In 1997, he said of the EU: ‘Look, I'm rather pro-European, actually. I certainly want a European community where one can go off and scoff croissants, drink delicious coffee, learn foreign languages and generally make love to foreign women.'

When the Olympic torch arrived at the Tower of London in 2012, he said, ‘As Henry VIII discovered, with at least two of his wives, this is the perfect place to bring an old flame.'

Boris was taught to disco-dance by blonde TV presenter Ulrika Jonsson, whom he described as: ‘A bit like a nymph descending from Parnassus or Olympus.'

Boris loathes Nick Clegg, who, he says, is in government simply ‘to fulfil a very important ceremonial function as David Cameron's kind of lapdog-cum-prophylactic protection device'. In other words, a condom.

Boris is two years older than David Cameron. At Eton, he was Captain of the School and elected to the elite group Pop. Cameron, achieved neither distinction, which gives Boris a sense of continuing superiority.

Boris and Jeremy Paxman are great friends. Yet he once attacked Paxo on TV for his ‘elephantine' salary, taunting: ‘Why don't you get yourself a proper job instead of just sitting around telling politicians what to do?' Paxo riposted: ‘The usual convention, Boris, is that I ask the questions.'

Boris is a fan of the claret-swilling late Labour grandee and lothario, Roy Jenkins. ‘It's amazing,' Boris has said. ‘He just wants everything — the fame, the power, the girls, the good life.' Characteristics that Boris clearly envied.

Boris has a fine bass voice, and is particularly keen on singing Ole Man River. But he failed Grade 1 piano.

As a teenager, he was a big fan of the Rolling Stone Keith Richards. He says: ‘It was Keith I aimed to emulate at the age of 16 when I bought a pair of tight purple cords and tried with fat and fumbling fingers to plink out Satisfaction on a borrowed guitar; and my abysmal failure to become a rock star only deepened my hero worship.'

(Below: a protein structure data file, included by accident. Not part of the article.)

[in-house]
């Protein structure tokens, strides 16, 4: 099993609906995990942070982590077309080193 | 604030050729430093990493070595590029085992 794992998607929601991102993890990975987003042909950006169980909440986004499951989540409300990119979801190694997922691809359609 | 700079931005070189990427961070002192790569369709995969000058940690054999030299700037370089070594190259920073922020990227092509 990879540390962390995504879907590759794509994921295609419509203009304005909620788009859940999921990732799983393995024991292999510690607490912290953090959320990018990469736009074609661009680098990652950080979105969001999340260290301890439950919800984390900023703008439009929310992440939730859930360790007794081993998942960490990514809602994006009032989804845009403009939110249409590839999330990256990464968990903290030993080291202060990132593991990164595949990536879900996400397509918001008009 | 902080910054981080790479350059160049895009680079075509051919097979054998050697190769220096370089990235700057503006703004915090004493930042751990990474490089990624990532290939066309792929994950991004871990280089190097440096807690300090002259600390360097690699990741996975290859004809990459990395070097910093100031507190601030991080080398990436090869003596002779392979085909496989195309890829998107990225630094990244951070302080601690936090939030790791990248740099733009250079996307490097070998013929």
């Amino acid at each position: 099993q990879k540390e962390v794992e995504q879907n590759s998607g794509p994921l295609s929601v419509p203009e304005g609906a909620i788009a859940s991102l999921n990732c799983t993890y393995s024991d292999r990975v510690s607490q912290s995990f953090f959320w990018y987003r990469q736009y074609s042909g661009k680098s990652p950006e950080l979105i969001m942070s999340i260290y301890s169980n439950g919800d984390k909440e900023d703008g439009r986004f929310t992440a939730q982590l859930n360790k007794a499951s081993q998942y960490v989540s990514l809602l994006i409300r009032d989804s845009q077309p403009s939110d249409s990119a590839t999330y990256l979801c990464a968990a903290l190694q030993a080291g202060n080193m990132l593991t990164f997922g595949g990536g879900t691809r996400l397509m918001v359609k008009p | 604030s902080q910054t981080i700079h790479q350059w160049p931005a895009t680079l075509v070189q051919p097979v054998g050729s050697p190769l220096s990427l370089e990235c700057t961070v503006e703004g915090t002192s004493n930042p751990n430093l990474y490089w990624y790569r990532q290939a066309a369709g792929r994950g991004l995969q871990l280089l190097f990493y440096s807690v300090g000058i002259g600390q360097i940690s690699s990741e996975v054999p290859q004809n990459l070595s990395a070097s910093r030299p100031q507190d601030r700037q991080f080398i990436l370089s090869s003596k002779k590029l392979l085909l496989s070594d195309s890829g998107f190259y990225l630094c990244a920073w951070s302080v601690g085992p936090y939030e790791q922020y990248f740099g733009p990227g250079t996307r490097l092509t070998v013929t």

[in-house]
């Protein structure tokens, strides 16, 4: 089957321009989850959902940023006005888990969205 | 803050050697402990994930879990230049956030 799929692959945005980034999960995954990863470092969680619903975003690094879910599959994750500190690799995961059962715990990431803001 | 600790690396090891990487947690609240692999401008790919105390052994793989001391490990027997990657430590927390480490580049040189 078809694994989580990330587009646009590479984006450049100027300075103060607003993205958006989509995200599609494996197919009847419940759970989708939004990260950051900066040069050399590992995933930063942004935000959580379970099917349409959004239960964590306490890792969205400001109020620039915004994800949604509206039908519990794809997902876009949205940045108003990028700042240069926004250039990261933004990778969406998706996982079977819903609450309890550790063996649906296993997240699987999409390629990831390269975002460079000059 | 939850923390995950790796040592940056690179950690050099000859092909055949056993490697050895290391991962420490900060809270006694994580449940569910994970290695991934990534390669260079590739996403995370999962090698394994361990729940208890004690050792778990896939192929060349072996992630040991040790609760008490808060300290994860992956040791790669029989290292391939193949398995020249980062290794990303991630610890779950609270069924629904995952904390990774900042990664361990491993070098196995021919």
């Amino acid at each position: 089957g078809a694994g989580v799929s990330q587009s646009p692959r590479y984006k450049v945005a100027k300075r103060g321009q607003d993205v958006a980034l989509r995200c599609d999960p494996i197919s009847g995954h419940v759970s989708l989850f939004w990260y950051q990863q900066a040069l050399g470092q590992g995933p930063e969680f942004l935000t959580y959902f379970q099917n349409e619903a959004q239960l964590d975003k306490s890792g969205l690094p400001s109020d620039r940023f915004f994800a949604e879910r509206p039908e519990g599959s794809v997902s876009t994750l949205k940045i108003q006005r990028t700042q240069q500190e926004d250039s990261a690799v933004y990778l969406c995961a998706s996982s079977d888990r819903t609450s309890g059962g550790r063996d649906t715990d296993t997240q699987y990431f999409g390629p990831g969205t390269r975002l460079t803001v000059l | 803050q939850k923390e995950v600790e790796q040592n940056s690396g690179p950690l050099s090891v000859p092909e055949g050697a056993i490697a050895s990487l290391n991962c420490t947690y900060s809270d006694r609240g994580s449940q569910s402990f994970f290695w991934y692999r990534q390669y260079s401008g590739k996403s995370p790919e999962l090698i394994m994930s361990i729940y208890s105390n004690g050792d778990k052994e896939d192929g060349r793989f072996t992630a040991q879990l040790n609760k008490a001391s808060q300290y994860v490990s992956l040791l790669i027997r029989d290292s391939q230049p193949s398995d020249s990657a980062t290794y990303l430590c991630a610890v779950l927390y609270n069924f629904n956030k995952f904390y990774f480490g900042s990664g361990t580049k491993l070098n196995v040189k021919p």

He can also paint well — a talent inherited from his mother, the artist Charlotte Wahl, whose canvasses sell for thousands.

His favourite film is the Ben Stiller movie Dodgeball, about a group of underdogs who enter a dodgeball tournament where the cash prize could save their local gym from closing. He also identifies with the cartoon character the Incredible Hulk — ‘The madder Hulk gets, the stronger Hulk gets.'

Unlike David Cameron, he is cheerfully open about his membership of the Bullingdon Club, the Oxford University toffs' drinking club. When he meets old members, he proudly cries: ‘Buller, Buller, Buller!'

Reminiscing about the Bullingdon, he says: ‘This is a truly shameful vignette of almost superhuman undergraduate arrogance, toffishness and twittishness. But at the time you felt it was wonderful to be going round swanking it up. Or was it? Actually I remember the dinners being incredibly drunken.'

He plays tennis regularly. ‘I love it with a passion,' he says. He challenged Boris Becker to a game but the former Wimbledon champ never replied. ‘I bet I could make him run around,' boasted Bo-Jo. On a trade visit to India, local schoolchildren thought he was Boris Becker.